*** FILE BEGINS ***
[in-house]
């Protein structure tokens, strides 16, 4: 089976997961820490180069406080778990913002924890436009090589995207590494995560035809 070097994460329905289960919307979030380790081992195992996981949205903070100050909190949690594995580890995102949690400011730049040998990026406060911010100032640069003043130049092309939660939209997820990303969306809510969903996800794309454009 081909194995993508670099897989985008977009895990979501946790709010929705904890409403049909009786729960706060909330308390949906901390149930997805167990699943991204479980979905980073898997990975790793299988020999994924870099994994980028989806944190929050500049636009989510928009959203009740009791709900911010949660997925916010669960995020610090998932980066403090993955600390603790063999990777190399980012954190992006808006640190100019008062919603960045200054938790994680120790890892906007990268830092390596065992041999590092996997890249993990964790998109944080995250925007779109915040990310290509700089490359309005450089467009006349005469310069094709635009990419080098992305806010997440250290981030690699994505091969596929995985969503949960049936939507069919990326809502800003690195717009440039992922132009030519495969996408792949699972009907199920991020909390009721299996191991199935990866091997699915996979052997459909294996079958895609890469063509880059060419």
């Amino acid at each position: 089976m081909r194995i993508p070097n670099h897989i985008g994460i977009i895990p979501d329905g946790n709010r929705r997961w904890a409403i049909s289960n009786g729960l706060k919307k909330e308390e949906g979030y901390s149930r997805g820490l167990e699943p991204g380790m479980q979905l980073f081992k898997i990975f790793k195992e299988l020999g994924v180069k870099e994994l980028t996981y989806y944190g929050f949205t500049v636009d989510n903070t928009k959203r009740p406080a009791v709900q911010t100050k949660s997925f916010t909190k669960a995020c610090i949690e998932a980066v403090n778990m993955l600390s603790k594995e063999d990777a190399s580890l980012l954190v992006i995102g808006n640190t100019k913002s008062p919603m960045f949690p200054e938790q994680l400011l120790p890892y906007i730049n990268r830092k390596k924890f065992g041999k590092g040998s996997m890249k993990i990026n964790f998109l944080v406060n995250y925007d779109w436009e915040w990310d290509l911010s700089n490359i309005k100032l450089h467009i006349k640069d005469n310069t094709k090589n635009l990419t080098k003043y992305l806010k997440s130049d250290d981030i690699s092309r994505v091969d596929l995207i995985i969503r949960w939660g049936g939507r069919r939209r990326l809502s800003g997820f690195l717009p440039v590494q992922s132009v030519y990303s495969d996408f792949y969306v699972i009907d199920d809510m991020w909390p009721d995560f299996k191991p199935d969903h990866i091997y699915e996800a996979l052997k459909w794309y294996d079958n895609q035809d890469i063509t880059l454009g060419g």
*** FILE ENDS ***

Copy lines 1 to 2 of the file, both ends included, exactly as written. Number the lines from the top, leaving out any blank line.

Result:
[in-house]
């Protein structure tokens, strides 16, 4: 089976997961820490180069406080778990913002924890436009090589995207590494995560035809 070097994460329905289960919307979030380790081992195992996981949205903070100050909190949690594995580890995102949690400011730049040998990026406060911010100032640069003043130049092309939660939209997820990303969306809510969903996800794309454009 081909194995993508670099897989985008977009895990979501946790709010929705904890409403049909009786729960706060909330308390949906901390149930997805167990699943991204479980979905980073898997990975790793299988020999994924870099994994980028989806944190929050500049636009989510928009959203009740009791709900911010949660997925916010669960995020610090998932980066403090993955600390603790063999990777190399980012954190992006808006640190100019008062919603960045200054938790994680120790890892906007990268830092390596065992041999590092996997890249993990964790998109944080995250925007779109915040990310290509700089490359309005450089467009006349005469310069094709635009990419080098992305806010997440250290981030690699994505091969596929995985969503949960049936939507069919990326809502800003690195717009440039992922132009030519495969996408792949699972009907199920991020909390009721299996191991199935990866091997699915996979052997459909294996079958895609890469063509880059060419």